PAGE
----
Subsequent to the 1989 Tiananmen uprising, when the People’s Liberation Army violently thwarted protestors, Chinese government censors have attempted to eliminate references to the uprising on the internet and mass media.5 In response, the exiled and anonymous collective 4Gentlemen6 created 3D models of the Goddess of Democracy—like the one erected by students at the Central Academy of Fine Arts during the demonstration—and “Tank Man,” the anonymous figure who stood against a plethora of tanks on Chang’an Avenue. Photographs of the Goddess of Democracy and “Tank Man” are widely circulated around the world and have become iconic images of individual bravery and military authority. 4Gentlemen have placed their AR objects at the GPS locations of the Tiananmen Square protests. Additionally, Google Maps indicates that the AR Goddess of Democracy has been placed at international squares of public protest, like Green Square, Tripoli, Libya; Al Tahrir Square, Cairo, Egypt; Tahrir Square, Sana’a, Yemen; Pearl Square, Al Manama, Bahrain; Union Square, NY; and Piazzo San Marco, Venice, Italy, to name a few.7 Although erecting physical monuments of protest is challenging in repressive regimes, thus far these AR objects seem to be able to resist censorship. Unlike physical monuments, these AR monuments are easily replicated and moved, and can linger long after protests have occurred.
While GPS allows artists and designers to create politically challenging works about specific locations, its physical requirements are also potential barriers to users. With AR objects tied to GPS coordinates, participants need to occupy the same location to experience the work. Because I was unable to go to any of the specific locations in Chicago and China, I did not directly experience any of the pieces in this essay. Art writing is frequently researched through and complemented with photographic or video documentation, whether because the works are not easily available, no longer exist because they were ephemeral in nature or destroyed, or have restricted access because of conservation or ownership issues. With works that demand or transform physical or social relationships, it is difficult to develop an understanding of a work’s artistic and political potential without physically experiencing it. Additionally, in politically sensitive locations where users are concerned about government surveillance, individuals may be reticent to participate for fear of being recorded, given the ubiquity of video cameras and smartphones. Though Chinese artist and dissident Ai Weiwei has famously turned his camera back on the government’s surveillance of his own life, it may be too much to ask ordinary citizens to take the same risks.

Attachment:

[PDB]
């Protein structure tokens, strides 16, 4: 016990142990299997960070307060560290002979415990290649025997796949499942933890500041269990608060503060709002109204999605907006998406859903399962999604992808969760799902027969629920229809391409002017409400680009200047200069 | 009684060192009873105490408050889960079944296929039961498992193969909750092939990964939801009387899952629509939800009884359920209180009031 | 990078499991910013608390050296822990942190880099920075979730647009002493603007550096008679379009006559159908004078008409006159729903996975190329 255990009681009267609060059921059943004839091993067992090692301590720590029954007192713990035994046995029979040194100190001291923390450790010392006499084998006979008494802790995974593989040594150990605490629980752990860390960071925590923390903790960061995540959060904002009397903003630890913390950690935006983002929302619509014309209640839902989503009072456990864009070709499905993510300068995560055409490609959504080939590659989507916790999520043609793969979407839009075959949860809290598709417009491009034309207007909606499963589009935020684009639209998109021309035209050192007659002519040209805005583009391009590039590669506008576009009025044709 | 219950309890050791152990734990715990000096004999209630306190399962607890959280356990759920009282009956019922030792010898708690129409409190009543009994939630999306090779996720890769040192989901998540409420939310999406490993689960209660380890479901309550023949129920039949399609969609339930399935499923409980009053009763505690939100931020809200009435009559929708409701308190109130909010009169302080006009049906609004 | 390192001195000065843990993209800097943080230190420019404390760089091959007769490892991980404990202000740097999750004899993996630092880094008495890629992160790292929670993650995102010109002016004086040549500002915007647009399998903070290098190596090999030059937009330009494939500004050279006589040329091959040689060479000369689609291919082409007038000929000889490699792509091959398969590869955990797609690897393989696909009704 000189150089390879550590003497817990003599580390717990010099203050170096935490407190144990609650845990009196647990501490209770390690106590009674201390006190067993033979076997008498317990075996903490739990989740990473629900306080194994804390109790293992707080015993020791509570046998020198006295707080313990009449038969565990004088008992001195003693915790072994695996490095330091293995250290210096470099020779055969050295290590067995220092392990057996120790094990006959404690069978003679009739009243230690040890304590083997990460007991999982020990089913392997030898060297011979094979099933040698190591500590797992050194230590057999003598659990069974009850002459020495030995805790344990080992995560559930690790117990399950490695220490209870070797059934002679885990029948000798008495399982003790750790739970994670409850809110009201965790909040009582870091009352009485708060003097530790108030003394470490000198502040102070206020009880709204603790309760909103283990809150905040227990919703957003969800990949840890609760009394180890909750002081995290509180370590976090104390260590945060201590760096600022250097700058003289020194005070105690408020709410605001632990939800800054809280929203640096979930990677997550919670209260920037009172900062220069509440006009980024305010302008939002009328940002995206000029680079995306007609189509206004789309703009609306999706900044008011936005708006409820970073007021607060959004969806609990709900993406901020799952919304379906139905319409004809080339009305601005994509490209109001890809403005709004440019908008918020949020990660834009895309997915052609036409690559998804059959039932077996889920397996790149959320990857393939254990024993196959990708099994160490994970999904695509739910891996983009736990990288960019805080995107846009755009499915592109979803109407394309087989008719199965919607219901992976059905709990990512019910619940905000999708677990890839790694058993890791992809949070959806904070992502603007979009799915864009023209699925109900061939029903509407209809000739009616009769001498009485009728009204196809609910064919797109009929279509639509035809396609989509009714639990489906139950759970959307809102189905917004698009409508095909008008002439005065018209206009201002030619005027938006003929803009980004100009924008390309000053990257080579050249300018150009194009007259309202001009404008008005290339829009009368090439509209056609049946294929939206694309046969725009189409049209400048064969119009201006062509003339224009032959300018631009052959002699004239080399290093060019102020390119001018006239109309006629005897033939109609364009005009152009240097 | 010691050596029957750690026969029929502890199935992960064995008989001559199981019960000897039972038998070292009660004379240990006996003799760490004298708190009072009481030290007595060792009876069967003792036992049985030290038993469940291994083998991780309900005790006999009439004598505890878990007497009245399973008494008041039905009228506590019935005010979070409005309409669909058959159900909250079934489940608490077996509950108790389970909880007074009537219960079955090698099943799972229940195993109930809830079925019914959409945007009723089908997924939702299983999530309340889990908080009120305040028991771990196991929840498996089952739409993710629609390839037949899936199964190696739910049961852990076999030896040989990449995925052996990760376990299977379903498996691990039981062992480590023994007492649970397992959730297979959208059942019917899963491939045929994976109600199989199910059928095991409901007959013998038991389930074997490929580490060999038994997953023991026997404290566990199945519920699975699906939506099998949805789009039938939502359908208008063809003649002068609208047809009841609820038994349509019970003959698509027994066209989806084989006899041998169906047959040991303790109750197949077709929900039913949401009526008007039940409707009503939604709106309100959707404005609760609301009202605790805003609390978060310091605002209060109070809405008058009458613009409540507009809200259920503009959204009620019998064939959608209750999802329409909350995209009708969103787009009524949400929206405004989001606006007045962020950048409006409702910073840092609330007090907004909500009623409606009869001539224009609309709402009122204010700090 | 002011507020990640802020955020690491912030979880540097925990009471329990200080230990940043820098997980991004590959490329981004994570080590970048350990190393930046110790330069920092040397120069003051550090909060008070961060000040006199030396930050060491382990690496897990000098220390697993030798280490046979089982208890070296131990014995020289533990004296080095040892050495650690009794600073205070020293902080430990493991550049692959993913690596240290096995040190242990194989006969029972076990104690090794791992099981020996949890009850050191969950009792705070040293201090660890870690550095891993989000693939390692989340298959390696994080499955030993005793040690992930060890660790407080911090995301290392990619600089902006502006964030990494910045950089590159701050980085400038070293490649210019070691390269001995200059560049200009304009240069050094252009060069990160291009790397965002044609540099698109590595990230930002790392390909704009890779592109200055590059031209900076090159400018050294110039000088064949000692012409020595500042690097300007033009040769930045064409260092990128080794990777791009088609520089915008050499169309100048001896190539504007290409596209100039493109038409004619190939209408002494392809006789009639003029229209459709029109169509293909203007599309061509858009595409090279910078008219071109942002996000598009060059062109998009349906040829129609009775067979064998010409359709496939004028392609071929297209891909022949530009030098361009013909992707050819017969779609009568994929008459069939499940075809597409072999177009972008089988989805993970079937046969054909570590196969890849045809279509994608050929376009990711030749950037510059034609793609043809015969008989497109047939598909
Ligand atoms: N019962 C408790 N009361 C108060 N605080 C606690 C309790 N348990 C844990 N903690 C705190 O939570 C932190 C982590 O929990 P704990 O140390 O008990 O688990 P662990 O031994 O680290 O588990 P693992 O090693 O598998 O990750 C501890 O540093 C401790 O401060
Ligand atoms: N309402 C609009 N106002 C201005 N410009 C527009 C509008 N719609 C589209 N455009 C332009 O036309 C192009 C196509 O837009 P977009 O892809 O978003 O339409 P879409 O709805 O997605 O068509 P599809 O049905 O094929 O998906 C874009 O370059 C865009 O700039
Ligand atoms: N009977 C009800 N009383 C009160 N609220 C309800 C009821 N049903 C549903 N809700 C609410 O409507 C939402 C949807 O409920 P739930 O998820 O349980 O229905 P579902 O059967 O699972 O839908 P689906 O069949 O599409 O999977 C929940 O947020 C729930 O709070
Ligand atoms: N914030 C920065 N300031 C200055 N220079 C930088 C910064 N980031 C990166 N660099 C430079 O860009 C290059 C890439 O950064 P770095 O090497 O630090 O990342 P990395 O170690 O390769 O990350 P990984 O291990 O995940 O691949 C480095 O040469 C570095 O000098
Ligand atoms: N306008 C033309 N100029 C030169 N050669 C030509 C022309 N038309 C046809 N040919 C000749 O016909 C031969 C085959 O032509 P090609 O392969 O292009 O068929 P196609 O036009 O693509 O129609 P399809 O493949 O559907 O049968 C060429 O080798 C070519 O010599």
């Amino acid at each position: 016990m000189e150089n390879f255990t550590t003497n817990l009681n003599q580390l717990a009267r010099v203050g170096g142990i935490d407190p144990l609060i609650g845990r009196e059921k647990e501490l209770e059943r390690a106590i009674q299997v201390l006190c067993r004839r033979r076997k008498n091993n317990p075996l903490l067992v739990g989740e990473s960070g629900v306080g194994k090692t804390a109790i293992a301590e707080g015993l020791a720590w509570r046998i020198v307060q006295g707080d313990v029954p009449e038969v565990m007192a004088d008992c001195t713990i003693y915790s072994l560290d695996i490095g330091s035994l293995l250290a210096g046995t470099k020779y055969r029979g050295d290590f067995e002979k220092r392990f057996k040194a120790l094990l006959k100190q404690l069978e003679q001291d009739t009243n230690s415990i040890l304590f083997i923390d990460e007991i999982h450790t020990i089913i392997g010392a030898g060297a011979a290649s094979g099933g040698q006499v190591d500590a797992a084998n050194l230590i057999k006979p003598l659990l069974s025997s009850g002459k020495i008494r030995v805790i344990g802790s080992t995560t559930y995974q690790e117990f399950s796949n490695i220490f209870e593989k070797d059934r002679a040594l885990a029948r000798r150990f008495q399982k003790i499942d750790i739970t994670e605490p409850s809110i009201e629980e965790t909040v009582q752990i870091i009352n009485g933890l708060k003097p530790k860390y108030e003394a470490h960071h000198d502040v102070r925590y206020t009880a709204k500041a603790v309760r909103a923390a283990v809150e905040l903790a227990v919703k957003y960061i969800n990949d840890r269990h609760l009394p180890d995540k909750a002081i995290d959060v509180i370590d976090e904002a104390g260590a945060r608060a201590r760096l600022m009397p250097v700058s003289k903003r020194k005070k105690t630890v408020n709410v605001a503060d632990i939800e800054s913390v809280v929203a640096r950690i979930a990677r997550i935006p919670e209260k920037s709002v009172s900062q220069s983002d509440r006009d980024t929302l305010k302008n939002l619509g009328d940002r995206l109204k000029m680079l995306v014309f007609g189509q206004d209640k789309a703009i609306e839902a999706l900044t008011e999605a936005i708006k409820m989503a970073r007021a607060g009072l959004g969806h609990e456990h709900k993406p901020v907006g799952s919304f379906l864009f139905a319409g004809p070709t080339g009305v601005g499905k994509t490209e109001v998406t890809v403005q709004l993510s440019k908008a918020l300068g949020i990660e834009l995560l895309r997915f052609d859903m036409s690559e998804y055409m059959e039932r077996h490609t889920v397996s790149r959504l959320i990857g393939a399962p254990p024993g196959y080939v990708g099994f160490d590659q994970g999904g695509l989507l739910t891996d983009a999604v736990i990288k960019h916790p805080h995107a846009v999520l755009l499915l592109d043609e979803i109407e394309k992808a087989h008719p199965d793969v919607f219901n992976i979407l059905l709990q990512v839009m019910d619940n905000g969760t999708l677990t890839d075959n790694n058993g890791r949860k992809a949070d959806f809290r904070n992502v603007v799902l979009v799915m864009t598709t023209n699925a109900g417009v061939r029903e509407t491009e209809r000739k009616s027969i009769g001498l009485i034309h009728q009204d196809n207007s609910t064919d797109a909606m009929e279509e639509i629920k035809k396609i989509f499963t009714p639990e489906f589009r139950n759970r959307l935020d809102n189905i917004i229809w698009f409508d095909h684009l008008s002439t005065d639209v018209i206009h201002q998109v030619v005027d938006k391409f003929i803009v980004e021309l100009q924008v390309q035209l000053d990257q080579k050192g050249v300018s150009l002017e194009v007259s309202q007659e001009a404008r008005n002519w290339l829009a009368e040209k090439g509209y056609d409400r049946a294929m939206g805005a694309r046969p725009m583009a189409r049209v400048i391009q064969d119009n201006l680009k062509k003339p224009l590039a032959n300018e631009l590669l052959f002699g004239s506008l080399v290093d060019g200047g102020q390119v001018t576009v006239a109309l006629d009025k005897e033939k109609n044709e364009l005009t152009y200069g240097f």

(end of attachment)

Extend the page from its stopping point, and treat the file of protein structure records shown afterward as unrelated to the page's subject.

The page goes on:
In Life on the Screen (1995), psychologist and sociologist Sherry Turkle provides many examples of the therapeutic and deleterious aspects of role-playing—be it Live Action Role Playing (LARP) or virtual games. The ability to segregate/apply pure fantasy from/to real life seems rather specific to the individual and context. We have yet to see if hybridized space, with one foot in reality and one in the digital space, affects users’ abilities to transfer political and social ideas beyond the realm of fantasy. While currently AR’s rather crude and artificial appearance may interfere with users’ ability to leap between AR and everyday life, its mimetic capacity will only improve over time. When faced with similar technological obstacles, the simplified graphics and robotic movement of early interactive games, like Second Life, did not deter some users from being fully immersed in the imaginative narratives; some users even became dependent on the worlds. Turkle suggests that despite an absence of believability, both logically and visually, in early technologies—like artificial-intelligence (AI) robots, computer simulations like ELIZA, and interactive games—individuals project their personal or psychological desires onto things, machines, and images to construct a narrative and connection. As AR’s graphic capabilities continue to develop, the ability for users to make psychological, political, and social transferences between screen time and real time will improve.
With fundamental questions about the platform and its use, adoption, and so on still to be determined, AR poses a potential political and economic battle for the everyday space we inhabit. As billboards sprung up along the once ill-defined spaces of the interstates, these routes became commodifiable. Additionally, the internet, the so-called “super highway,” has become dotted with banner ads as commercial interests compete for our attention. Our everyday space, like when walking down the street, may also become a contested zone, as every physical point is a GPS location with the potential for being a pop-up ad or a location for governmental censorship or surveillance.